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Re: Generator safety question

Quote:
Originally Posted by EzzyD View Post
+1...
one could also worry about an electrical fire if one has solar panels and a controller. One malfunctioning controller can spark a nasty situation......

Diesel GenSets are designed to run... and I would propose that most gensets are NOT run enough.... and with enough load.....

A blockage in the water cooling system should trigger a shutdown due to overheat on the generator..
Even though I don't run my diesel generator while I'm ashore I agree wth the idea above. If you consider all the potenial risks it might be best to stay off the boat fulltime. Then there are the risks ashore to tally,- traffic, crime, contagions, etc. .....maybe it's best to stay in the dinghy!
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Old 01-02-2013, 00:35   #22
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In 30 years living aboard I've had exhaust hose clamps break and the boat start filling with water and exhaust, and an electrical end fire.... And know of others having problems that safety switches aren't designed for too.
If you think modern engineering has progressed to the point that reality doesn't step in and prove things break down and don't always work as designed you might as well toss out your CO2 and fire detectors... Heck, toss those fire extinguishers my way!
There is no way I would leave a combustion source on while no one is aboard the vessel - I wouldn't call it paranoid.
After retiring as a fire medic one thing I learned is to minimize risk factors... Sure you can get hit by a car while crossing the street, that doesn't mean you don't cross the street - hopefully you learned to look both ways continually while doing so rather than watch the walk sign and say "I had the right of way!" when you get hit! LMAO
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Old 01-02-2013, 01:24   #23
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Re: Generator safety question

Do you shut off all sea cocks when going on shore for a few hours?

I think leaving sea cocks open is a similar risk to leaving a good quality diesel genset in good condition running for a few hours. Flooding due to a broken sea water hose is probably the biggest risk.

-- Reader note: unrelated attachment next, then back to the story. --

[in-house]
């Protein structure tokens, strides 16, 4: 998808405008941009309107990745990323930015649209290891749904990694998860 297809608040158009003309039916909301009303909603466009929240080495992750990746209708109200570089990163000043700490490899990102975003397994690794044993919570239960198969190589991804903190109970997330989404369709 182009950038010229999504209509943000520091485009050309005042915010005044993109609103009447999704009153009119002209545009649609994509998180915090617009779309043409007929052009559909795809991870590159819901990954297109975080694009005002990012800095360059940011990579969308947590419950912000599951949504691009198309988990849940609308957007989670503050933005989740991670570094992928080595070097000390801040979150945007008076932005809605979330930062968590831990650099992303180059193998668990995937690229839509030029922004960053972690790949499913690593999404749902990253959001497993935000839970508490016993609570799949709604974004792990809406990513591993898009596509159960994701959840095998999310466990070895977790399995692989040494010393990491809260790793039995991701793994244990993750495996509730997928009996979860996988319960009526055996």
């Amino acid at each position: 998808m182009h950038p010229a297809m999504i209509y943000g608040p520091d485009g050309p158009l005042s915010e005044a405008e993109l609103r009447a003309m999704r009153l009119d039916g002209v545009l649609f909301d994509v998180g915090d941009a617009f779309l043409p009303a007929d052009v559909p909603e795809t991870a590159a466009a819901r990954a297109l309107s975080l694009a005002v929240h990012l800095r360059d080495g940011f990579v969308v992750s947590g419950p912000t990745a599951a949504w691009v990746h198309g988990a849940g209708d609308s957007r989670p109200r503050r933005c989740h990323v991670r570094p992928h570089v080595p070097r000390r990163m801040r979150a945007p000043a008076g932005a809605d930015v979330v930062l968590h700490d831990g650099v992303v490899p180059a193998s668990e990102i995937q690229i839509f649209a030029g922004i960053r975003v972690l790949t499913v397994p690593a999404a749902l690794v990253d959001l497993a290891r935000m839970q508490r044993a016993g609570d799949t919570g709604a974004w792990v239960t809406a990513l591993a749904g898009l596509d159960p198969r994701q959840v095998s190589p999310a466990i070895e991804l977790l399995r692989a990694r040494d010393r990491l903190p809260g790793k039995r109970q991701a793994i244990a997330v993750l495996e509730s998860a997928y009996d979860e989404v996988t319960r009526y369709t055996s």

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Old 01-02-2013, 01:54   #24
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I'm not quite sure how a running combustion engine capable of a fuel leak, electrical fire, or forced water feed equates with a passive hose, but I guess that's why there are so many ships and captains - no two people think the same.... ~~_/) ~
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Old 01-02-2013, 02:40   #25
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On the last boat the battery bank was way big and the generator way small and it took most of a day to charge so I left it running while away from the the boat regularly. Not away away. But walking up the dock into do laundry. I also regularly checked the safety switches.
Then it was pointed out to me that in some US cities the unattended engine could be considered as a violation on the grounds of air pollution.
After that i was a little more careful and installed some solar panels.

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Old 01-02-2013, 05:23   #26
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Re: Generator safety question

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Originally Posted by sailmed View Post
I'm not quite sure how a running combustion engine capable of a fuel leak, electrical fire, or forced water feed equates with a passive hose, but I guess that's why there are so many ships and captains - no two people think the same.... ~~_/) ~
Everyone is entitled to his own opinion, of course!

But a diesel fuel leak will shut down a diesel engine.

An electrical fire is no more likely from a running genset than from any electrical systems -- do you disconnect shore power and shut down all electrical systems every time you leave the boat for a couple of hours?

Hose clamps on the raw water side of the engine are frequently inspected on a well-run boat, and are doubled up -- risk of two failing simultaneously must be vanishingly small.

I reckon a burst seawater hose is probably the biggest risk -- would shut down the genset but would keep leaking and could sink the boat. It's harder to check the condition of hoses than of clamps (which is why I change mine every 4 or 5 years). But we all leave all kinds of sea cocks open when we're off the boat, to which there are all kinds of rubber hoses attached. I guess the running genset will be vibrating the hose, making it more likely to burst than ones which are still, but what are the chances? I figure this is what I have insurance for. But of course everyone is entitled to his own opinion.
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Old 01-02-2013, 05:32   #27